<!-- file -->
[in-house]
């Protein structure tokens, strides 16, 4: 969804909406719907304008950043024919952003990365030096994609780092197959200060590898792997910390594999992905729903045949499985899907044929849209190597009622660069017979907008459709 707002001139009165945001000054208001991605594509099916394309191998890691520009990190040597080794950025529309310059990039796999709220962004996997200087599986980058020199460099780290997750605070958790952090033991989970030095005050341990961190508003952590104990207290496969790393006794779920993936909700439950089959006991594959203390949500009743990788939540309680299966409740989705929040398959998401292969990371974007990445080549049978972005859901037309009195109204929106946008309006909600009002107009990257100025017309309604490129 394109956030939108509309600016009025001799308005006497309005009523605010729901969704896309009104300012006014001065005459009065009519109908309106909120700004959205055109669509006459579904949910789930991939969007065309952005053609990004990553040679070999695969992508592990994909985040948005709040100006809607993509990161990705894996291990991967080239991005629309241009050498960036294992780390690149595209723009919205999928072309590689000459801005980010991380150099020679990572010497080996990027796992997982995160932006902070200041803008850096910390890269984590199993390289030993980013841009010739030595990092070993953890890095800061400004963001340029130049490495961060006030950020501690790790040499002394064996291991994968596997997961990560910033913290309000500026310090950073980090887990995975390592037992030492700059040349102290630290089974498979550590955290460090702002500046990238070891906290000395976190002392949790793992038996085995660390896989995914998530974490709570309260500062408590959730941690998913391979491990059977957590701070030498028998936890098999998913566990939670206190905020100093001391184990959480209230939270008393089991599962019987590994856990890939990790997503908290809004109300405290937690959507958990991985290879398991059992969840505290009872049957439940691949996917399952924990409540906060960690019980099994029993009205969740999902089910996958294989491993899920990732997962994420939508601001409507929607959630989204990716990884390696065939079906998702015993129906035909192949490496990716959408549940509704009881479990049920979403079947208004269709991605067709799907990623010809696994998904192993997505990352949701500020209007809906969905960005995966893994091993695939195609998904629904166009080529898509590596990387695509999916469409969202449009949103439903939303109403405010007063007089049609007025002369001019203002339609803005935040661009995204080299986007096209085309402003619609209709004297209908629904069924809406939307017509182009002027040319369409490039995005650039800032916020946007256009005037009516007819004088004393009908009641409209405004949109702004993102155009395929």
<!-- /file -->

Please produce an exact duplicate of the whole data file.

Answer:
[in-house]
């Protein structure tokens, strides 16, 4: 969804909406719907304008950043024919952003990365030096994609780092197959200060590898792997910390594999992905729903045949499985899907044929849209190597009622660069017979907008459709 707002001139009165945001000054208001991605594509099916394309191998890691520009990190040597080794950025529309310059990039796999709220962004996997200087599986980058020199460099780290997750605070958790952090033991989970030095005050341990961190508003952590104990207290496969790393006794779920993936909700439950089959006991594959203390949500009743990788939540309680299966409740989705929040398959998401292969990371974007990445080549049978972005859901037309009195109204929106946008309006909600009002107009990257100025017309309604490129 394109956030939108509309600016009025001799308005006497309005009523605010729901969704896309009104300012006014001065005459009065009519109908309106909120700004959205055109669509006459579904949910789930991939969007065309952005053609990004990553040679070999695969992508592990994909985040948005709040100006809607993509990161990705894996291990991967080239991005629309241009050498960036294992780390690149595209723009919205999928072309590689000459801005980010991380150099020679990572010497080996990027796992997982995160932006902070200041803008850096910390890269984590199993390289030993980013841009010739030595990092070993953890890095800061400004963001340029130049490495961060006030950020501690790790040499002394064996291991994968596997997961990560910033913290309000500026310090950073980090887990995975390592037992030492700059040349102290630290089974498979550590955290460090702002500046990238070891906290000395976190002392949790793992038996085995660390896989995914998530974490709570309260500062408590959730941690998913391979491990059977957590701070030498028998936890098999998913566990939670206190905020100093001391184990959480209230939270008393089991599962019987590994856990890939990790997503908290809004109300405290937690959507958990991985290879398991059992969840505290009872049957439940691949996917399952924990409540906060960690019980099994029993009205969740999902089910996958294989491993899920990732997962994420939508601001409507929607959630989204990716990884390696065939079906998702015993129906035909192949490496990716959408549940509704009881479990049920979403079947208004269709991605067709799907990623010809696994998904192993997505990352949701500020209007809906969905960005995966893994091993695939195609998904629904166009080529898509590596990387695509999916469409969202449009949103439903939303109403405010007063007089049609007025002369001019203002339609803005935040661009995204080299986007096209085309402003619609209709004297209908629904069924809406939307017509182009002027040319369409490039995005650039800032916020946007256009005037009516007819004088004393009908009641409209405004949109702004993102155009395929």